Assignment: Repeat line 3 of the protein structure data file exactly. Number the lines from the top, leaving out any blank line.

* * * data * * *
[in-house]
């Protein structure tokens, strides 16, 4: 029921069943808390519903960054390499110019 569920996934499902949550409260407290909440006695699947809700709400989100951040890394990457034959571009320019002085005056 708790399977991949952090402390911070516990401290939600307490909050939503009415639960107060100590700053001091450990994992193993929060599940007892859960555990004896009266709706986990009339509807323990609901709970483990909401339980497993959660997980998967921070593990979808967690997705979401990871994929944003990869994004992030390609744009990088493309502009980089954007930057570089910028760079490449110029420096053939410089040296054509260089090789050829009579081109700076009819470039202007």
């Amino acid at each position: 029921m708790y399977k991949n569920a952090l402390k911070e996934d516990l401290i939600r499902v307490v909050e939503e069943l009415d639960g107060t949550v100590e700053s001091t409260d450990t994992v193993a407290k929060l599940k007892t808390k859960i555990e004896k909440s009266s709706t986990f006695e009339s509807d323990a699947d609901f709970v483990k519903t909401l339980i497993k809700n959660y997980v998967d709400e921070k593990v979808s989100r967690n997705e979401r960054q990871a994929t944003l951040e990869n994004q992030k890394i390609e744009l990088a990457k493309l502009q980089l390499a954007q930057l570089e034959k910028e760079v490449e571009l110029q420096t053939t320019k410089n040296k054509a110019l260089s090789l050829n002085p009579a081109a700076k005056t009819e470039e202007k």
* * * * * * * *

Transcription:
């Amino acid at each position: 029921m708790y399977k991949n569920a952090l402390k911070e996934d516990l401290i939600r499902v307490v909050e939503e069943l009415d639960g107060t949550v100590e700053s001091t409260d450990t994992v193993a407290k929060l599940k007892t808390k859960i555990e004896k909440s009266s709706t986990f006695e009339s509807d323990a699947d609901f709970v483990k519903t909401l339980i497993k809700n959660y997980v998967d709400e921070k593990v979808s989100r967690n997705e979401r960054q990871a994929t944003l951040e990869n994004q992030k890394i390609e744009l990088a990457k493309l502009q980089l390499a954007q930057l570089e034959k910028e760079v490449e571009l110029q420096t053939t320019k410089n040296k054509a110019l260089s090789l050829n002085p009579a081109a700076k005056t009819e470039e202007k």